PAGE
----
In “Chosen One” plots, the protagonist has some born-in virtue or heritage that makes her the One Person Who Can Save Us. This is extraordinarily common in fantasy fiction, though it appears in SF as well (e.g. Jupiter Rising). In “Power of Love” plots, love has a spiritual, emotional, or mystical power that can directly affect the world. This is rampant in Hollywood (e.g. Interstellar); possibly less so in books, but that may be my reading tastes.
I see these two plot components — Power of Love and Chosen One — as “the same thing,” because they represent two facets of the same basic story choice. And that choice is pandering.
The common characteristic here is that success comes through no skill, training, or expertise. You could be revealed as the Descendent of the Hero! (You can worry about your training montage after that.) Maybe you love your Cylon enough to make a mixed-species baby possible! This allows the you, the reader, to more easily put yourself in the place of the hero — but it’s a cheap identification. Forget interesting characters, forget engaging stories, just make the hero able to succeed via things the reader could do.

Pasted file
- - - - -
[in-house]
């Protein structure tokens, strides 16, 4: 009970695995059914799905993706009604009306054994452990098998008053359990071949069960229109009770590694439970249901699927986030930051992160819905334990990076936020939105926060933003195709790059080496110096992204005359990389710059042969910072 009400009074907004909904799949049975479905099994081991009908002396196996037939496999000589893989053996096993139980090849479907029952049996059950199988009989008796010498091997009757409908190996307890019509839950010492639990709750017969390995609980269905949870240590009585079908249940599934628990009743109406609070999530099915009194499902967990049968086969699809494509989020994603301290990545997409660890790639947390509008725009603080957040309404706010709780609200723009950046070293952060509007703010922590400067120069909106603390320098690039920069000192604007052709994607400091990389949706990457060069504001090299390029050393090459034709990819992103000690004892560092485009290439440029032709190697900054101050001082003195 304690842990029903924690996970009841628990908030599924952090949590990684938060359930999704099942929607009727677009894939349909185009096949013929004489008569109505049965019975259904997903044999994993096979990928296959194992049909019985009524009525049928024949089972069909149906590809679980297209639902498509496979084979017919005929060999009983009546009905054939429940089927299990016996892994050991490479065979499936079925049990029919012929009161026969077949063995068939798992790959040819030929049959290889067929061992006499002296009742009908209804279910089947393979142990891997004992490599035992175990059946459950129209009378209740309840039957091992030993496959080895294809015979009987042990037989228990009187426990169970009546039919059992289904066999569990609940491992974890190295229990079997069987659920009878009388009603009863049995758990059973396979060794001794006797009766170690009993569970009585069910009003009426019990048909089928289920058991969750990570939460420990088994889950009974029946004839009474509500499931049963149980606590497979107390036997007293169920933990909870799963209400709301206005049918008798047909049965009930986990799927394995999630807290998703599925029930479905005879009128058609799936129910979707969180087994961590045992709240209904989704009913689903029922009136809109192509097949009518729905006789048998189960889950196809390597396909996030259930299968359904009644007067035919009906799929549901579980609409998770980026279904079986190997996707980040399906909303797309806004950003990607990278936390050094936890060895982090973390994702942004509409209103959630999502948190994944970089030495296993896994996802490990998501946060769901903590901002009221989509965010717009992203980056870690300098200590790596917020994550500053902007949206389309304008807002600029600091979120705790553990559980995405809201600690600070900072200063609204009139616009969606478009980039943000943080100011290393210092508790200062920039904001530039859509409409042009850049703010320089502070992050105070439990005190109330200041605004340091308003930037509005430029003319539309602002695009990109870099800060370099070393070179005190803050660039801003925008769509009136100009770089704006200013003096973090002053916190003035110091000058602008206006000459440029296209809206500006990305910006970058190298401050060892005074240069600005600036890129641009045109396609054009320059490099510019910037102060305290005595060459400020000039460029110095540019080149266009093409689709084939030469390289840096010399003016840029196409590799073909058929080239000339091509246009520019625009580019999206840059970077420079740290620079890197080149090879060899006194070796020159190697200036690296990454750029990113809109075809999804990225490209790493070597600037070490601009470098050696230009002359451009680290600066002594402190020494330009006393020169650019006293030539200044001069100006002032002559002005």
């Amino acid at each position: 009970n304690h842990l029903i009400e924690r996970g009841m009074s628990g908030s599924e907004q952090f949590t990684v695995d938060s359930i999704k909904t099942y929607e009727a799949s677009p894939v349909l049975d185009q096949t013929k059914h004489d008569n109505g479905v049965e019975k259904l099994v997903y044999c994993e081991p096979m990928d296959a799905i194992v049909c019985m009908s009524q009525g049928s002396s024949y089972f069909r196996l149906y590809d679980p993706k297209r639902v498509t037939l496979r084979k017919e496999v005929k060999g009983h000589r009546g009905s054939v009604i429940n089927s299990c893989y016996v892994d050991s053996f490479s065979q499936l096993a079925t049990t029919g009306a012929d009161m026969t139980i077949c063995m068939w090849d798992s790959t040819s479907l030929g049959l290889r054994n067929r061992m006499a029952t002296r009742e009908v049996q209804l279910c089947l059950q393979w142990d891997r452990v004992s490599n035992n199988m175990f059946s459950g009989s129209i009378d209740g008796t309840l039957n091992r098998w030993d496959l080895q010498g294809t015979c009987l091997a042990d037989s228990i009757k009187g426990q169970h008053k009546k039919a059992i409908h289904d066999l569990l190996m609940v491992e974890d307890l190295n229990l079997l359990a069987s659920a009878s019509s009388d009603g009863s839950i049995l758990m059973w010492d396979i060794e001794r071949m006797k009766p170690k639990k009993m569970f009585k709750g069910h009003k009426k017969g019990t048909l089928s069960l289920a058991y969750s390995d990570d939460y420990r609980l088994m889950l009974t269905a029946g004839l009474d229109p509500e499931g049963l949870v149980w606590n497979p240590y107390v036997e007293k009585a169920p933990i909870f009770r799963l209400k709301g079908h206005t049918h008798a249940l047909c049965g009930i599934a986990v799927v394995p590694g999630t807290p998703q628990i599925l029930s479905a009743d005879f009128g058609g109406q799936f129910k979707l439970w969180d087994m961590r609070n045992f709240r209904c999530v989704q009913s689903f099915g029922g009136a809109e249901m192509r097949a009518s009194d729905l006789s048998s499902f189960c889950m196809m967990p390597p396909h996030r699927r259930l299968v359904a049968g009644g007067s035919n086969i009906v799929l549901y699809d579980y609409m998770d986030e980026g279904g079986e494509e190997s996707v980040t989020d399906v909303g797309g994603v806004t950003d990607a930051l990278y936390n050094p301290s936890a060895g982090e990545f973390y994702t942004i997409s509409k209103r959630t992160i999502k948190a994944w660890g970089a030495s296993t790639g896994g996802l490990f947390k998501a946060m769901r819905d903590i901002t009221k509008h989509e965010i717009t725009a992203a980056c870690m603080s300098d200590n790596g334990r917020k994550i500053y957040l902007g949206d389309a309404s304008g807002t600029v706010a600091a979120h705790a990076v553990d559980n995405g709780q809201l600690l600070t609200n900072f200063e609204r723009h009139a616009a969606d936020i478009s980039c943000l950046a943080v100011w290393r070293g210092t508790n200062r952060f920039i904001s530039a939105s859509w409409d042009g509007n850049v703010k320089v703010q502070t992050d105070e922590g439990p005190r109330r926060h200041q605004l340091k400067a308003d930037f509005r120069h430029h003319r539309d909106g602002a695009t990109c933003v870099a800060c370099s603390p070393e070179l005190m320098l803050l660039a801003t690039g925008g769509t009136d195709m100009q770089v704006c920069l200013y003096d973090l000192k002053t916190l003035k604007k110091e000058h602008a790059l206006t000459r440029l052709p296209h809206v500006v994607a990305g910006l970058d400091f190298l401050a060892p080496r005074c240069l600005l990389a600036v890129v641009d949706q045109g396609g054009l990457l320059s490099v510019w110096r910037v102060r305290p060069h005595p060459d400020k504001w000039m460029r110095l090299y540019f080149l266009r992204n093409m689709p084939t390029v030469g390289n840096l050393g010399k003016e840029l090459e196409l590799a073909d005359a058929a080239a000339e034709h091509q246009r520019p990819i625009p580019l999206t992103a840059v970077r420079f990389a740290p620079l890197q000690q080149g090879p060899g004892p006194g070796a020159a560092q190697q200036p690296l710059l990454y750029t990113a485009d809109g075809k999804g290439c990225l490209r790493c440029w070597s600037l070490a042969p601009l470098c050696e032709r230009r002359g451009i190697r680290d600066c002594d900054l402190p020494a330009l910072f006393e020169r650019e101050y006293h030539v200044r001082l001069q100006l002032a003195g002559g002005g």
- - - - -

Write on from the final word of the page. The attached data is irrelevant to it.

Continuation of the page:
This is why it’s pandering: it’s a lowest-common-denominator viewpoint. Who cares about education and expertise, if all you need is love? And this is also why it’s more common in movies than in books: because movies want to reach a wider audience, and make them leave the theater feeling proud and justified, as if they could’ve saved the world.
There are ways to write good plots with both of these elements. For example, I forgive Harry Potter a great deal for its ability to make a Power of Love plot work intelligently. But personally, I am tired of stories where Expertise Isn’t Necessary.
Edit: Note that pretty much any “instinct and intuition are correct, all the experts and scientists are wrong” storyline also falls under Power Of Love plot. Exact same thing, different flavor text.